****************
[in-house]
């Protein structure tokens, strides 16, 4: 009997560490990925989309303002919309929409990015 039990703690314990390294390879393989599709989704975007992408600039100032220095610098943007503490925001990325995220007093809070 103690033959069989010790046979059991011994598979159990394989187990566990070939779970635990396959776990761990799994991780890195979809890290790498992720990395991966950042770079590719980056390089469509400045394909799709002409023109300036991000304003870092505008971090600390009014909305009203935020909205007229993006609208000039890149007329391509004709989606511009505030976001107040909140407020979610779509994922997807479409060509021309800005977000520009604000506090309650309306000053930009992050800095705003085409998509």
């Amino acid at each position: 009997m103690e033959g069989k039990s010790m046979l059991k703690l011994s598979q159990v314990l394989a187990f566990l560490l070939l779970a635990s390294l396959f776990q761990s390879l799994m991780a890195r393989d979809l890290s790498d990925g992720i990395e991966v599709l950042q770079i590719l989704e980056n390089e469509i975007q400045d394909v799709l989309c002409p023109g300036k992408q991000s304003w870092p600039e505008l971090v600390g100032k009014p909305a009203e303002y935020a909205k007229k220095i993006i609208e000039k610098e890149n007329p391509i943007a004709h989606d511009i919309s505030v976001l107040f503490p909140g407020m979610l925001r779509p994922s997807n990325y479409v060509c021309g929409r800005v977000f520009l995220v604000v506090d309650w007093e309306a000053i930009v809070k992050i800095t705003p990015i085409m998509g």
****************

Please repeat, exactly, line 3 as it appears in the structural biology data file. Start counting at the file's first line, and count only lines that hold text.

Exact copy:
């Amino acid at each position: 009997m103690e033959g069989k039990s010790m046979l059991k703690l011994s598979q159990v314990l394989a187990f566990l560490l070939l779970a635990s390294l396959f776990q761990s390879l799994m991780a890195r393989d979809l890290s790498d990925g992720i990395e991966v599709l950042q770079i590719l989704e980056n390089e469509i975007q400045d394909v799709l989309c002409p023109g300036k992408q991000s304003w870092p600039e505008l971090v600390g100032k009014p909305a009203e303002y935020a909205k007229k220095i993006i609208e000039k610098e890149n007329p391509i943007a004709h989606d511009i919309s505030v976001l107040f503490p909140g407020m979610l925001r779509p994922s997807n990325y479409v060509c021309g929409r800005v977000f520009l995220v604000v506090d309650w007093e309306a000053i930009v809070k992050i800095t705003p990015i085409m998509g």